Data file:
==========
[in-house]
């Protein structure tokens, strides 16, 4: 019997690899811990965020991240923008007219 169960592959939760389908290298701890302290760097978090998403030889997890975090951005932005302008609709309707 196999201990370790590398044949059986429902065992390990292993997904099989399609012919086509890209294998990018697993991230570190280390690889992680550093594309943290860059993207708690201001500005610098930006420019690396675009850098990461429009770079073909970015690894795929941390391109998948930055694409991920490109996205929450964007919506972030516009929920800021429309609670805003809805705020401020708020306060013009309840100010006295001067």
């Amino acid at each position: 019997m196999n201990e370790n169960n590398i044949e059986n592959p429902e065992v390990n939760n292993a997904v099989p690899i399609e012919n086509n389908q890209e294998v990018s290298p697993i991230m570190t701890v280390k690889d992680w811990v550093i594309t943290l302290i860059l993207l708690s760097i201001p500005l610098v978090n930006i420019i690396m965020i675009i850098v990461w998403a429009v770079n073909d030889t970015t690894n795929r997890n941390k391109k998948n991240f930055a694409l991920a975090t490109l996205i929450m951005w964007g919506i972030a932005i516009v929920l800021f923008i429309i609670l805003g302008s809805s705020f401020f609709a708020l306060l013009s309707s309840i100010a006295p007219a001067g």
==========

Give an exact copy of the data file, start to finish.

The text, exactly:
[in-house]
């Protein structure tokens, strides 16, 4: 019997690899811990965020991240923008007219 169960592959939760389908290298701890302290760097978090998403030889997890975090951005932005302008609709309707 196999201990370790590398044949059986429902065992390990292993997904099989399609012919086509890209294998990018697993991230570190280390690889992680550093594309943290860059993207708690201001500005610098930006420019690396675009850098990461429009770079073909970015690894795929941390391109998948930055694409991920490109996205929450964007919506972030516009929920800021429309609670805003809805705020401020708020306060013009309840100010006295001067």
């Amino acid at each position: 019997m196999n201990e370790n169960n590398i044949e059986n592959p429902e065992v390990n939760n292993a997904v099989p690899i399609e012919n086509n389908q890209e294998v990018s290298p697993i991230m570190t701890v280390k690889d992680w811990v550093i594309t943290l302290i860059l993207l708690s760097i201001p500005l610098v978090n930006i420019i690396m965020i675009i850098v990461w998403a429009v770079n073909d030889t970015t690894n795929r997890n941390k391109k998948n991240f930055a694409l991920a975090t490109l996205i929450m951005w964007g919506i972030a932005i516009v929920l800021f923008i429309i609670l805003g302008s809805s705020f401020f609709a708020l306060l013009s309707s309840i100010a006295p007219a001067g």